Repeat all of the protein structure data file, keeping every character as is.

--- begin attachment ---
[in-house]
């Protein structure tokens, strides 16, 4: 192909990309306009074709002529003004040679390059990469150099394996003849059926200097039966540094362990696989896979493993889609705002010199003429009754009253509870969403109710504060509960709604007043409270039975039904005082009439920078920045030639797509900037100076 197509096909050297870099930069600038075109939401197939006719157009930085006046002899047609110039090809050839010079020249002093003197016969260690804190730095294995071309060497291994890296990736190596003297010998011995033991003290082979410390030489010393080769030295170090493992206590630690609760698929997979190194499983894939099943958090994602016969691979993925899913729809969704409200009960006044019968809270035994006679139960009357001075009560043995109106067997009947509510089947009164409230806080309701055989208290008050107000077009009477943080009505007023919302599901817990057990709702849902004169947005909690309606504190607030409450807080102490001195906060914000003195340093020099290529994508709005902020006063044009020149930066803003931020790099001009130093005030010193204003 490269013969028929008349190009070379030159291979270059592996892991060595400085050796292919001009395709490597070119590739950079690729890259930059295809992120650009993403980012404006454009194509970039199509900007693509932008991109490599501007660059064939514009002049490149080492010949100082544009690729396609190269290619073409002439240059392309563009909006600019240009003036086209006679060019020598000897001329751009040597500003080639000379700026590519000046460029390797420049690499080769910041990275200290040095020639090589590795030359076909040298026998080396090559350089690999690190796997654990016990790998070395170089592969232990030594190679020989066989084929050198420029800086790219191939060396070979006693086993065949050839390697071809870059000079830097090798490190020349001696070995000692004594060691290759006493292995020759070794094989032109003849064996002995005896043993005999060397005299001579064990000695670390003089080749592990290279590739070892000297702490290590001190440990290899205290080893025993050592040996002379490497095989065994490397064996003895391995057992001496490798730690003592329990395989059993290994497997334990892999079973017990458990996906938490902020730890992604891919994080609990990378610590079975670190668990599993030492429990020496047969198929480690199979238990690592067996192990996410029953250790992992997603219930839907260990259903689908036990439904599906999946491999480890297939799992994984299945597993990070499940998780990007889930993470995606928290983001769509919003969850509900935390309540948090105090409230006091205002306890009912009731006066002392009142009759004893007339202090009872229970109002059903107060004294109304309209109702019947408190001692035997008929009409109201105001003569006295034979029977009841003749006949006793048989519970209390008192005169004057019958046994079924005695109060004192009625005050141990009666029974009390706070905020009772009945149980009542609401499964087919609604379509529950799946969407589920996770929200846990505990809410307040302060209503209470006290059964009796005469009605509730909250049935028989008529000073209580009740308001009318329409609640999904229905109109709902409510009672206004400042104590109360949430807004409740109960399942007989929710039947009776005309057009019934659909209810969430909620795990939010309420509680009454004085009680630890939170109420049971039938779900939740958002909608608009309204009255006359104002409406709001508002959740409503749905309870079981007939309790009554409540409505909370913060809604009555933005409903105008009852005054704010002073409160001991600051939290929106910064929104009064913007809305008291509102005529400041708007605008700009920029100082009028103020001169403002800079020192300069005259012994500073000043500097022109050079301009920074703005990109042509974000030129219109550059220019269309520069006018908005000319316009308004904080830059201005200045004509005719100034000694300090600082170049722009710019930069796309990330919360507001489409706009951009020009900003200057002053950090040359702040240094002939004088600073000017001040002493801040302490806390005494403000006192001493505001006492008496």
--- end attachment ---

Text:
[in-house]
């Protein structure tokens, strides 16, 4: 192909990309306009074709002529003004040679390059990469150099394996003849059926200097039966540094362990696989896979493993889609705002010199003429009754009253509870969403109710504060509960709604007043409270039975039904005082009439920078920045030639797509900037100076 197509096909050297870099930069600038075109939401197939006719157009930085006046002899047609110039090809050839010079020249002093003197016969260690804190730095294995071309060497291994890296990736190596003297010998011995033991003290082979410390030489010393080769030295170090493992206590630690609760698929997979190194499983894939099943958090994602016969691979993925899913729809969704409200009960006044019968809270035994006679139960009357001075009560043995109106067997009947509510089947009164409230806080309701055989208290008050107000077009009477943080009505007023919302599901817990057990709702849902004169947005909690309606504190607030409450807080102490001195906060914000003195340093020099290529994508709005902020006063044009020149930066803003931020790099001009130093005030010193204003 490269013969028929008349190009070379030159291979270059592996892991060595400085050796292919001009395709490597070119590739950079690729890259930059295809992120650009993403980012404006454009194509970039199509900007693509932008991109490599501007660059064939514009002049490149080492010949100082544009690729396609190269290619073409002439240059392309563009909006600019240009003036086209006679060019020598000897001329751009040597500003080639000379700026590519000046460029390797420049690499080769910041990275200290040095020639090589590795030359076909040298026998080396090559350089690999690190796997654990016990790998070395170089592969232990030594190679020989066989084929050198420029800086790219191939060396070979006693086993065949050839390697071809870059000079830097090798490190020349001696070995000692004594060691290759006493292995020759070794094989032109003849064996002995005896043993005999060397005299001579064990000695670390003089080749592990290279590739070892000297702490290590001190440990290899205290080893025993050592040996002379490497095989065994490397064996003895391995057992001496490798730690003592329990395989059993290994497997334990892999079973017990458990996906938490902020730890992604891919994080609990990378610590079975670190668990599993030492429990020496047969198929480690199979238990690592067996192990996410029953250790992992997603219930839907260990259903689908036990439904599906999946491999480890297939799992994984299945597993990070499940998780990007889930993470995606928290983001769509919003969850509900935390309540948090105090409230006091205002306890009912009731006066002392009142009759004893007339202090009872229970109002059903107060004294109304309209109702019947408190001692035997008929009409109201105001003569006295034979029977009841003749006949006793048989519970209390008192005169004057019958046994079924005695109060004192009625005050141990009666029974009390706070905020009772009945149980009542609401499964087919609604379509529950799946969407589920996770929200846990505990809410307040302060209503209470006290059964009796005469009605509730909250049935028989008529000073209580009740308001009318329409609640999904229905109109709902409510009672206004400042104590109360949430807004409740109960399942007989929710039947009776005309057009019934659909209810969430909620795990939010309420509680009454004085009680630890939170109420049971039938779900939740958002909608608009309204009255006359104002409406709001508002959740409503749905309870079981007939309790009554409540409505909370913060809604009555933005409903105008009852005054704010002073409160001991600051939290929106910064929104009064913007809305008291509102005529400041708007605008700009920029100082009028103020001169403002800079020192300069005259012994500073000043500097022109050079301009920074703005990109042509974000030129219109550059220019269309520069006018908005000319316009308004904080830059201005200045004509005719100034000694300090600082170049722009710019930069796309990330919360507001489409706009951009020009900003200057002053950090040359702040240094002939004088600073000017001040002493801040302490806390005494403000006192001493505001006492008496």